Review: Larry Nodder – U R

Larry Nodder’s latest offering is a great example of how recording in a studio can sharpen a band’s vision. The promise of Larry Nodder’s polished sound, as teased with the release of “Dr. Cox” earlier this year, is realized in full on this album.


A year and a half ago, I sat in the Chaplin’s green room and interviewed Overfield. Despite the optimistic nature of the interview, and the fact that they had just recorded a new set of demos,  the band would play their last concert within a month.

Since my interview with Overfield, Paul Marchesani has been very busy. His latest release is with his indie rock band, Larry Nodder, and listening to the album’s nine tracks, one can see the influences of Paul’s eclectic projects. Outside of Larry Nodder, Paul is involved with Playgirl Mansion, Crossing Bridges, Forest Kids, Imisu and Just the Architects. Paul’s constant musical activity and supportive mindset leads one to believe that he’ll grow into a true scene leader. I also suspect that The Jumping Juvies track “Paulie” may be about him.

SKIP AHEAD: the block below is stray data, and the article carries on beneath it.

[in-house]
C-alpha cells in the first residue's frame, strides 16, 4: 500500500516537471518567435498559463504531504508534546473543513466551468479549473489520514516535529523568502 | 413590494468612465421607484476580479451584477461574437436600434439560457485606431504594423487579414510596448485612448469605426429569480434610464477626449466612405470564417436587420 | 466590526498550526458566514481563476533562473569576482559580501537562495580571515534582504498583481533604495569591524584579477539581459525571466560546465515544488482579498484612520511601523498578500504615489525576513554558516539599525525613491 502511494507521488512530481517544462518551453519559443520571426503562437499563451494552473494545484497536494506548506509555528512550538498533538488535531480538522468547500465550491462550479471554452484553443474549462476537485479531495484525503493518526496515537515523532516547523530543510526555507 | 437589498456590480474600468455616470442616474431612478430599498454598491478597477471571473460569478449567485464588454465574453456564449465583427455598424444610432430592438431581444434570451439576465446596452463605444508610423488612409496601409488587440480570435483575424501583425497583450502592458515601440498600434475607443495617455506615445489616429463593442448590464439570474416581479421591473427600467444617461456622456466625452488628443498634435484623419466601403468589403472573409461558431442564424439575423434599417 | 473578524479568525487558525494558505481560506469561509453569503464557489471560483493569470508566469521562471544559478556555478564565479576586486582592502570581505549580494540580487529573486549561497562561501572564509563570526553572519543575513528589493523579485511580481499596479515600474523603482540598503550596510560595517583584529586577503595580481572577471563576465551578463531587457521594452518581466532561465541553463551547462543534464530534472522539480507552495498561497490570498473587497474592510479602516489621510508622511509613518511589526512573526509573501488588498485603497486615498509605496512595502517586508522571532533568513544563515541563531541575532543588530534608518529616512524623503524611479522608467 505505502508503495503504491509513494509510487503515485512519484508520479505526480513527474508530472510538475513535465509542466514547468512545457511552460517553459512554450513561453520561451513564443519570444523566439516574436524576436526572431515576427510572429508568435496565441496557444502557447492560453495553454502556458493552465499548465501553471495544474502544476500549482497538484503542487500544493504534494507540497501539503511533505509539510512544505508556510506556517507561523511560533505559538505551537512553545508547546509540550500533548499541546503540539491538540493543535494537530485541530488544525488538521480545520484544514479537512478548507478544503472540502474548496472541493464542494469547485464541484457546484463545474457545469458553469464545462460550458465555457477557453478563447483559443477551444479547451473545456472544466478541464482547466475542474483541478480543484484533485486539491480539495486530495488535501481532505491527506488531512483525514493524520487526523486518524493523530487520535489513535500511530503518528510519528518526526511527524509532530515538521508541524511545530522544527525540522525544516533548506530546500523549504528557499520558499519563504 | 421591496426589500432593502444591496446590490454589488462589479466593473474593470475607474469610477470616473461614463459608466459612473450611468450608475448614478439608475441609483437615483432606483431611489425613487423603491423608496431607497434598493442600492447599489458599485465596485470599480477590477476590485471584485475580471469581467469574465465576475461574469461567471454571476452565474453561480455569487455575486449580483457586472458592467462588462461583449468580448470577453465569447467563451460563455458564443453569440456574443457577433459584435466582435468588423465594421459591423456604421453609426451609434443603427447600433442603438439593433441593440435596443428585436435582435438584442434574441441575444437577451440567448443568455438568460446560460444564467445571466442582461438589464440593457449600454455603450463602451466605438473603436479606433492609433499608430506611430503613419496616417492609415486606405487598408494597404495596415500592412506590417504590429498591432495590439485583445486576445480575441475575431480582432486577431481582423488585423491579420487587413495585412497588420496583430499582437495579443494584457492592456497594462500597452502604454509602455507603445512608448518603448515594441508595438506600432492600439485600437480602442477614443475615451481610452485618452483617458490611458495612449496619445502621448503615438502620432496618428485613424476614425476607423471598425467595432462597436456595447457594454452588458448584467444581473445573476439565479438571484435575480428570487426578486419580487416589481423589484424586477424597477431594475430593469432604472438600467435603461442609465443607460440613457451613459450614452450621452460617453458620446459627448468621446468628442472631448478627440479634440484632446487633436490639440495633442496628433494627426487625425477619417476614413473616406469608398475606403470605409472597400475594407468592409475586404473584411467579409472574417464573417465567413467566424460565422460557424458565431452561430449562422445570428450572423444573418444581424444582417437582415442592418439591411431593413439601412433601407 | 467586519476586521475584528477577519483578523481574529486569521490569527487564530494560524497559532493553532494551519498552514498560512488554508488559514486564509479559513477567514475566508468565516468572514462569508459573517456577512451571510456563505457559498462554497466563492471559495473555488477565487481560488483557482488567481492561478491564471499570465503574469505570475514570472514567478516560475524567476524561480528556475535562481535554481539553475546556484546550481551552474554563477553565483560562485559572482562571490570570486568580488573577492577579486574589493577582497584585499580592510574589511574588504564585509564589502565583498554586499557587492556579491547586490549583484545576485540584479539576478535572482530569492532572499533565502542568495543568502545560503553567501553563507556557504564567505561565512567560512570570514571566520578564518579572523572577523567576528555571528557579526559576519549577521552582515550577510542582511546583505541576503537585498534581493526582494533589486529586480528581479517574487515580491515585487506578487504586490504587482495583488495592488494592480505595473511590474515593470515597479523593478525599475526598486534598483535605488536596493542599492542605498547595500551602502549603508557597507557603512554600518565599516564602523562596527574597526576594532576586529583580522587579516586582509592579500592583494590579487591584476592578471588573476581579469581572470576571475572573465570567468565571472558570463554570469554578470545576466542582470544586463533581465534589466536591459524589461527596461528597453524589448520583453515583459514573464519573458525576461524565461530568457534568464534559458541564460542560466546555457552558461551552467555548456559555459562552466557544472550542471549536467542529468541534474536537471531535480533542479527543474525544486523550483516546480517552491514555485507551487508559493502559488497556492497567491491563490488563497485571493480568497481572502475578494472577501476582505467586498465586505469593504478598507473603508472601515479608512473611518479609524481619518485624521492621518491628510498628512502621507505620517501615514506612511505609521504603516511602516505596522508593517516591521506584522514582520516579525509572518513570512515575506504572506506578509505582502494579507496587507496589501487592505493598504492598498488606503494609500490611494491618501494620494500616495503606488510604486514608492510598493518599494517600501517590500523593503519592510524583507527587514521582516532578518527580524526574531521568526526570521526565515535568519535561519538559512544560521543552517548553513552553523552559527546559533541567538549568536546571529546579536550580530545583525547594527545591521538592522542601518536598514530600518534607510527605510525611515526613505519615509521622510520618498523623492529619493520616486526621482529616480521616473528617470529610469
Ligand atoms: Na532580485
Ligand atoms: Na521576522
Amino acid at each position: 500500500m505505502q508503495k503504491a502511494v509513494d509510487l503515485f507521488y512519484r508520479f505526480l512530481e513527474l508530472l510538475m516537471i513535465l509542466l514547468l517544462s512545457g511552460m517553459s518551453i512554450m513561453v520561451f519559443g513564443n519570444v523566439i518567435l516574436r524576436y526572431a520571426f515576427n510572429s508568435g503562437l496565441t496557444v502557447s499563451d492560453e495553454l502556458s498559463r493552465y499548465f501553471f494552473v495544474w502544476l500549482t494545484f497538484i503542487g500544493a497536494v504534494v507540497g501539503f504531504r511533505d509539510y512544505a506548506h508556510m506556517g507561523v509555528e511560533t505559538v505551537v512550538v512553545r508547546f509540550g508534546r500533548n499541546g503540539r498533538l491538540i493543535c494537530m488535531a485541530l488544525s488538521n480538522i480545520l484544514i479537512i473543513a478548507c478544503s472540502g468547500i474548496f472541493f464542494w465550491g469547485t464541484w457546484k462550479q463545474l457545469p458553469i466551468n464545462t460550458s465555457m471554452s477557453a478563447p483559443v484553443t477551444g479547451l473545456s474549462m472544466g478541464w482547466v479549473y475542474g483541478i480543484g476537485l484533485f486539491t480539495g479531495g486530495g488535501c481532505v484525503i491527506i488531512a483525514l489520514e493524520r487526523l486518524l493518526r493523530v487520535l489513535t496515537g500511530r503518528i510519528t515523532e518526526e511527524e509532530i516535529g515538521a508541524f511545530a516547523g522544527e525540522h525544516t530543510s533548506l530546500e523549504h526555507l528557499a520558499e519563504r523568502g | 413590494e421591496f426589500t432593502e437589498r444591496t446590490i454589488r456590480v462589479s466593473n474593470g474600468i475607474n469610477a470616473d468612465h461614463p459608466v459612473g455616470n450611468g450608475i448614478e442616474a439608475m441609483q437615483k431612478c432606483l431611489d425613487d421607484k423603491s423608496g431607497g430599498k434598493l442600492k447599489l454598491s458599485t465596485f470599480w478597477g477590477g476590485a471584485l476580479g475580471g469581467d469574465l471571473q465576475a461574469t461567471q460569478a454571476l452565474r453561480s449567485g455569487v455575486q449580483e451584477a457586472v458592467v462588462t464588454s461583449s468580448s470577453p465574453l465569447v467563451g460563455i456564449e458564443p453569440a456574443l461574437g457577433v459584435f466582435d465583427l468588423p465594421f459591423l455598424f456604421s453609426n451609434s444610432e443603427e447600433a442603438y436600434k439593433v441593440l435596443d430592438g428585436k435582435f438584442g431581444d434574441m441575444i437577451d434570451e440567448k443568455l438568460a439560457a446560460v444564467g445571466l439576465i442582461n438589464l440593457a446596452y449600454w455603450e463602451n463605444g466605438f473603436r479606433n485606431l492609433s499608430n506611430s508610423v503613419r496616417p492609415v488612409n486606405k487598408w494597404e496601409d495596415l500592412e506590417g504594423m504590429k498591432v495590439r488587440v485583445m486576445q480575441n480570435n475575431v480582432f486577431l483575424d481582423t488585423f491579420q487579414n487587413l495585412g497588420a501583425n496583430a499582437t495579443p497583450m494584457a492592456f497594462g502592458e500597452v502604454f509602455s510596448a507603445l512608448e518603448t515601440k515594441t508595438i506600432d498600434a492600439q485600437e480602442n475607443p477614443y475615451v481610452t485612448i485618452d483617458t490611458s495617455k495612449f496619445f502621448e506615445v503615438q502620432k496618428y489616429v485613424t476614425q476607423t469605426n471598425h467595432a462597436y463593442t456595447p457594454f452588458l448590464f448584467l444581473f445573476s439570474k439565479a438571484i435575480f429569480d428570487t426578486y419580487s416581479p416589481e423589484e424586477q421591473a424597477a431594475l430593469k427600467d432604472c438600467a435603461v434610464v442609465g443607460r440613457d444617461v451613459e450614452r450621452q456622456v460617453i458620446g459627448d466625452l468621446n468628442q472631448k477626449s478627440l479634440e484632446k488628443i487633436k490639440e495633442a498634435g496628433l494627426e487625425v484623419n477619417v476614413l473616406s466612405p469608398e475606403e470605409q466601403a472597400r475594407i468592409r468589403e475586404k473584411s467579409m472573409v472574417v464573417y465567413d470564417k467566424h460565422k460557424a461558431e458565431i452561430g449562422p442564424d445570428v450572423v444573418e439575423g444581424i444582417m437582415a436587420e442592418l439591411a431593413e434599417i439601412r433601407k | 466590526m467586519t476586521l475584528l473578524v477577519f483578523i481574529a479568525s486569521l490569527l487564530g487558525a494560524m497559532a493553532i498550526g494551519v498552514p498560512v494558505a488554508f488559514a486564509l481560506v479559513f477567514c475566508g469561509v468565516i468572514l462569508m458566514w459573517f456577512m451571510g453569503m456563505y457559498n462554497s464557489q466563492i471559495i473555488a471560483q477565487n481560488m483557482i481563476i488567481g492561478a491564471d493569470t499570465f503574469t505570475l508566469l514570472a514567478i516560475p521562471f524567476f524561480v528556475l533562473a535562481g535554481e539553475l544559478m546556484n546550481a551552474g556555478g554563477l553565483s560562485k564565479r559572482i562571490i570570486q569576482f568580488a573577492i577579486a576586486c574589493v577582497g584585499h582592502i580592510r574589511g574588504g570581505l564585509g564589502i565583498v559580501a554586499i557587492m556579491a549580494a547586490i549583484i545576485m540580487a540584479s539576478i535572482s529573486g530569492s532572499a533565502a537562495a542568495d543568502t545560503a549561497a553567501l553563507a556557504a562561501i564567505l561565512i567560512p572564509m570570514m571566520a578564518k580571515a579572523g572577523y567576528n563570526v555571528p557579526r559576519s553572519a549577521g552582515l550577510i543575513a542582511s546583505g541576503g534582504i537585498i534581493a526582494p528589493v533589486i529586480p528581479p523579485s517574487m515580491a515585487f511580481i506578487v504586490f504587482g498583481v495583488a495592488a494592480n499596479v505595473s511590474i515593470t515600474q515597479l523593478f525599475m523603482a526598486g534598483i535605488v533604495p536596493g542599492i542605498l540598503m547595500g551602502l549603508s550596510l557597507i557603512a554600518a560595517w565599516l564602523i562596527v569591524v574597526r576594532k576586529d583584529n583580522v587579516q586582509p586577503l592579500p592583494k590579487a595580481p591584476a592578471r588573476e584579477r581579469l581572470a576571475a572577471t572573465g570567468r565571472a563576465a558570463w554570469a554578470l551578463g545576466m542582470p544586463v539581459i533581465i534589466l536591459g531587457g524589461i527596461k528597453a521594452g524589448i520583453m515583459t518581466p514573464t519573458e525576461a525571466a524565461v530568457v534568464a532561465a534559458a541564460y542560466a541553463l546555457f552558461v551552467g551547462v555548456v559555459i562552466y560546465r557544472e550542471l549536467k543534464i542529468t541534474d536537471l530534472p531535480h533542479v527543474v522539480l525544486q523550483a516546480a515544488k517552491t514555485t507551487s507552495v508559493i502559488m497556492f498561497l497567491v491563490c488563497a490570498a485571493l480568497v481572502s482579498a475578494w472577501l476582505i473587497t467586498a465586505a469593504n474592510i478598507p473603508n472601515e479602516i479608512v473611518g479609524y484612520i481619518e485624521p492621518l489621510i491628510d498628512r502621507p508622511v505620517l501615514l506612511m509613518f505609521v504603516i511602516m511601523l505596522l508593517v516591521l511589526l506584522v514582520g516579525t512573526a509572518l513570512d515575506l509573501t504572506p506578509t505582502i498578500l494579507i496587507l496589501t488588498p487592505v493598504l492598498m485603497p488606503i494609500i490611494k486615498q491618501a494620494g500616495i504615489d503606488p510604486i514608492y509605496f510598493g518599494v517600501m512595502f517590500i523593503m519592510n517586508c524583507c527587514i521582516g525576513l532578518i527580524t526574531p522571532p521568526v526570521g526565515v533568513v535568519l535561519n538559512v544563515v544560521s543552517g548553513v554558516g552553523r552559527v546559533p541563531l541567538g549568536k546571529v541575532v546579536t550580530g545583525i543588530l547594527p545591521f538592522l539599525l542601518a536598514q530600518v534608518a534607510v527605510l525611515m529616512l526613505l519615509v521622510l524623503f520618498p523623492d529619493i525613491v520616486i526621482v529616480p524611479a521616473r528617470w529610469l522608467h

Larry Nodder: Paul Marchesani (Left), Jeff Wasch (Center), Keith Rodgers (Right) – Pic via Larry Nodder’s FaceBook page.

I was very impressed by the overall cohesiveness of the “U R.” This is absolutely a record that should be listened to from start to finish. “Mayor Iguana” is a great example of the sense of urgency that Larry Nodder displays on their new album; listening to the latest release makes me feel like the band loves post-rock, but doesn’t have the patience for it. Yes, I realize they certainly could dissolve into Boards of Canada-esque compositions if they wanted to, and Paul displays this in his other projects. But, just as quickly as they create layered soundscapes, the band will destroy them with driving drums that are almost always present.


Larry Nodder performing at The Pharmacy on July 9th of 2016.

The drums do cut out for the acoustic track, “Reasons”, an introspective song adds an interesting Elliott Smith dynamic to “U R”. The entire album is littered with catchy guitar licks, but the fast pace of songs like “Don’t Take Acid In Dallas” don’t really allow you to pause on their melodic sounds. Lesser musicians would revel in those licks, but Larry Nodder seems more concerned with giving their listeners as much audio stuffing as they can possibly handle.

Give Larry Nodder’s new album “U R” a listen, and you won’t be disappointed.


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